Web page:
BYU students create app to make ‘swopping’ information easy

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Swop allows easy information sharing with just a few swipes. (Sean O'Rourke)
Swop allows easy information sharing with just a few swipes. (Sean O’Rourke)

Three BYU students have grown tired of the inconvenience of trying to find and contact other students to make information connections, so they want to solve the problem with an app.

Mitch Fultz, Jameson Gardner and Sean O’Rourke have created Swop, a new mobile app that connects its users across multiple communication platforms in one location.

“More than anything, we want to make the process of sharing information easier for everyone,” O’Rourke said. “The saving grace of exchange is what we intend Swop to be.”

The free geo-social networking app allows its users to see a list of others with Swop in their vicinity. From there, people can instantly connect with each other by requesting email addresses, phone numbers, Facebook accounts, Instagram usernames and Twitter handles. The app eliminates the need for people to type that kind of information into each other’s phones.

Swop was released for its iOS beta launch Oct. 3. Feedback has been positive, although some students feel there is room for improvement. BYU senior Brinley Murphy, an early Swop user, reported that some of her attempted swops failed to go through. She also wishes the app had a search function.

Swop participants  at the launch party in September. (Sean O'Rourke)
Swop participants at the launch party in September. (Sean O’Rourke)

“It’s still not very user friendly,” Murphy said. “But if they work out the bugs, I think it’s a really convenient way to connect with the new people you meet.”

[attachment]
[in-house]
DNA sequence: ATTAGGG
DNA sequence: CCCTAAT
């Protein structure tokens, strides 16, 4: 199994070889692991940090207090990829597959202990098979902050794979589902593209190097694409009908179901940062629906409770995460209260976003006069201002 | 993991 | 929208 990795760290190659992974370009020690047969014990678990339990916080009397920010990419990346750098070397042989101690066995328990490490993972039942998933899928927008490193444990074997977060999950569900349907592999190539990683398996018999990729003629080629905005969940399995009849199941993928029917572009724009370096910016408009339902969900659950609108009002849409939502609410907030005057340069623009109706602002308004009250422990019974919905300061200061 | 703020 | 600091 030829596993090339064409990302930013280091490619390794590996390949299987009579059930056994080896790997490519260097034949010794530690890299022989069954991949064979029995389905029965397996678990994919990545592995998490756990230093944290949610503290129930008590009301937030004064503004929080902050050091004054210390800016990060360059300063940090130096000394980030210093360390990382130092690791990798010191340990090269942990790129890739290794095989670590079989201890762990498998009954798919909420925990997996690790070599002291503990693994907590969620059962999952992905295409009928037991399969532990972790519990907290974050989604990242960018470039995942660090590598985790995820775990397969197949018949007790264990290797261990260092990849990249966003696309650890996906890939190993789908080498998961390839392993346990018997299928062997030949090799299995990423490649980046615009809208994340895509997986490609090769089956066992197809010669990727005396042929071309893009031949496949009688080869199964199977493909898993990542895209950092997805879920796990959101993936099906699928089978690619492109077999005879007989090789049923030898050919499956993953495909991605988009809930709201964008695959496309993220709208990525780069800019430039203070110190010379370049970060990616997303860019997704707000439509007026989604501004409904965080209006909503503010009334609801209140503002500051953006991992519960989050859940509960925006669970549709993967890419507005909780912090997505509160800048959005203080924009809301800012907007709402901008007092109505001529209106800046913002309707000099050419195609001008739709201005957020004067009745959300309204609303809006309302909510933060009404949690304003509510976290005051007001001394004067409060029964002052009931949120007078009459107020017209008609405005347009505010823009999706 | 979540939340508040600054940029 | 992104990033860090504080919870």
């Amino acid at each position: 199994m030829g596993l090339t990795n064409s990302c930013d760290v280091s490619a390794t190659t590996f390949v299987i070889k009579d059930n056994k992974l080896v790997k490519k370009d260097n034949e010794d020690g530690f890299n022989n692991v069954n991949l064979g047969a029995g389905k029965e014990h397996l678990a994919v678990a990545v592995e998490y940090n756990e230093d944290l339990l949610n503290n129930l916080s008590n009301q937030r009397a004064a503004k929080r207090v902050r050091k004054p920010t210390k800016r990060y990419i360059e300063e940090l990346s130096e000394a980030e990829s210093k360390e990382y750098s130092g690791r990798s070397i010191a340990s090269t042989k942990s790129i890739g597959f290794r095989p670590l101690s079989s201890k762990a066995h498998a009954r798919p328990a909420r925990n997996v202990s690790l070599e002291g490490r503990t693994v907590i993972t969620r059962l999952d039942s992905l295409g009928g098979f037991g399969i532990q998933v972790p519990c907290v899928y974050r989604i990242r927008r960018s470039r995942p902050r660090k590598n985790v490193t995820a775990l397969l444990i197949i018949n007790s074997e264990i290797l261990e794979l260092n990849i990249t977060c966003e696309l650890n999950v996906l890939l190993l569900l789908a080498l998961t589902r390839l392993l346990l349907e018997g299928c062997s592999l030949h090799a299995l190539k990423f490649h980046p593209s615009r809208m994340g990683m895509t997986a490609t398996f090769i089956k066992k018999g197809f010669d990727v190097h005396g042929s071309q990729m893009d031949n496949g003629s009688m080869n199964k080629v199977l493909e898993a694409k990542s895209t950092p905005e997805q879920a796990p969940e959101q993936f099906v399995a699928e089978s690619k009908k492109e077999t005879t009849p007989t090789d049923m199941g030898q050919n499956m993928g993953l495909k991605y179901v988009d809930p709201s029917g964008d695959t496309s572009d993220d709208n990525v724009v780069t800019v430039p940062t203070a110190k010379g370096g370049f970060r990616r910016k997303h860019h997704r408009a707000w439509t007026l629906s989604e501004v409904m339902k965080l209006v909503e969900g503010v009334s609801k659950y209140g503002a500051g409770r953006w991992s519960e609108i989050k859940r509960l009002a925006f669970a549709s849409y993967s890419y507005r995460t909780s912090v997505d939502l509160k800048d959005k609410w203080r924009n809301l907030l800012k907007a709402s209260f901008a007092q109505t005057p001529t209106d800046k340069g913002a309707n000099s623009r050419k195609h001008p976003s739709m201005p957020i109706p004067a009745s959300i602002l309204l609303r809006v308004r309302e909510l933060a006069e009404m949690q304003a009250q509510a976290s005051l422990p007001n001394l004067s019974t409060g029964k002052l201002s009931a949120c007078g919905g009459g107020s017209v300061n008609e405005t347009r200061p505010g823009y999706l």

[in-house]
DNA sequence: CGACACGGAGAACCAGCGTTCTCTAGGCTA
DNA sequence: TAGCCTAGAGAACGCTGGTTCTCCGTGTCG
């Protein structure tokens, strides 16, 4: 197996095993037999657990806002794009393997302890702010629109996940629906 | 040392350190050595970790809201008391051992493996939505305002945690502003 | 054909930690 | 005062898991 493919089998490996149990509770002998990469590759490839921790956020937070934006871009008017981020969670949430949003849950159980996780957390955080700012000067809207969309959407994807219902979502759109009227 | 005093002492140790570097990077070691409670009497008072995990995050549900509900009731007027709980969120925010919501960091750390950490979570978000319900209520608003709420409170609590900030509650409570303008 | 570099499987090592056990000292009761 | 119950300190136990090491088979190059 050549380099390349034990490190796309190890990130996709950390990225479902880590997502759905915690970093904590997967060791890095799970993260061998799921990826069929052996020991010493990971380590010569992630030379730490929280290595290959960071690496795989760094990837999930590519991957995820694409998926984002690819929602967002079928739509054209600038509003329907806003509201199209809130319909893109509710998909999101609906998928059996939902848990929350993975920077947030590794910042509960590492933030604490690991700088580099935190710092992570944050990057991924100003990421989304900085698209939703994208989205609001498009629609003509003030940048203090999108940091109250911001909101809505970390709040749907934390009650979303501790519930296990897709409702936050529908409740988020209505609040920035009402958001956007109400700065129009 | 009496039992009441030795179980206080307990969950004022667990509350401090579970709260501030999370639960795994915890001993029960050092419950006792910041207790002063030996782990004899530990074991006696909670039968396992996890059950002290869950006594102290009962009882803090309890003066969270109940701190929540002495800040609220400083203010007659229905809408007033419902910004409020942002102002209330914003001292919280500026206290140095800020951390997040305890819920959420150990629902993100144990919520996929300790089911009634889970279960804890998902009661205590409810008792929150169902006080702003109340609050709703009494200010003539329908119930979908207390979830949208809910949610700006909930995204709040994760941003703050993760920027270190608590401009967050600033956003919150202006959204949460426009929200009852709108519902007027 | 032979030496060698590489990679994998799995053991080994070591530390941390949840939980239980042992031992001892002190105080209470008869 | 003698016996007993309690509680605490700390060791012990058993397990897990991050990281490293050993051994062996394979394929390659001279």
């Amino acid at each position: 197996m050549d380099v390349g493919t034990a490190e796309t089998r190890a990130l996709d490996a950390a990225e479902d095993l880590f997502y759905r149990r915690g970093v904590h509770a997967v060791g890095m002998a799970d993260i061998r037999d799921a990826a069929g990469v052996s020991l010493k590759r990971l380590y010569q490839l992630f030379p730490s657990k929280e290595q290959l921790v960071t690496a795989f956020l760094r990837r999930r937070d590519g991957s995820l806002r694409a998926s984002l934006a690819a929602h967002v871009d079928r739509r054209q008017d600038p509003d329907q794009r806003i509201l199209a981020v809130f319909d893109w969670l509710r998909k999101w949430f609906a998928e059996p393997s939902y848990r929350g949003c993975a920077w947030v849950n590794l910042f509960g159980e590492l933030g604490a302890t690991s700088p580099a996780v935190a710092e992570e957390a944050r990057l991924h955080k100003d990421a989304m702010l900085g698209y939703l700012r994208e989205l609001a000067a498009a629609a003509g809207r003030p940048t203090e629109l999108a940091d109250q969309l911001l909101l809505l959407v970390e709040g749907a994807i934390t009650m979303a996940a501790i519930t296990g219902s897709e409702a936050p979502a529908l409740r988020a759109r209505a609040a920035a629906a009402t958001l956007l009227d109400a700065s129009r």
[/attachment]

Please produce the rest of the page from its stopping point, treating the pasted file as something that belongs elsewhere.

The Swop team purposely released the most basic form of the app in order to hear customer responses and see how people wanted to potentially use the app.

“We’re in the beta period right now,” said Fultz, CEO of Swop. “This is just the bare minimum. In the next few weeks, a lot of meat is going to be added to the product.”

Fultz and his team plan to upgrade the iPhone version by the end of October, including features that will allow users to search for specific names, view their personal Swop history and add more social media platforms. Additionally, they will release a Swop app for Android early November.

“Swop is going to be on steroids,” Fultz said.

Fultz, Gardner and O’Rourke had not always planned on venturing into the tech world. Majoring in finance, microbiology and advertising, respectively, they had only a few short months to learn the digital language before the app’s release.

“The best way to describe our transition into the tech world is ‘drinking from a firehose,'” O’Rourke said. “It was a huge learning curve.”

The three friends made up for their initial lack of tech skills and are currently deferred from BYU to dedicate the semester to Swop. A Domo, Inc. software developer and a group of interns complete their team.

“We’re as shocked as everyone else that it’s spread as fast as it has,” O’Rourke said. “But we give 200 percent every second of every day. That’s why we’ve come as far as we have.”

Rapper Sammy Adams, Provo’s Rooftop Concert Series, BYU Athletics and Puppies for Rent have partnered with Swop to sponsor events together. Students can expect to see the Swop team promoting the app at BYU’s homecoming football game Oct. 18.

Swop plans to throw more launch parties and events both locally and around the nation in the coming weeks. The creators hope to expand the app’s reach to other universities, artists and businesses one “swop” at a time.

“I see it as the must-have app,” said Josh Jamias, a BYU senior interning at Swop. “Just as important as having a smartphone, people are going to need Swop.”

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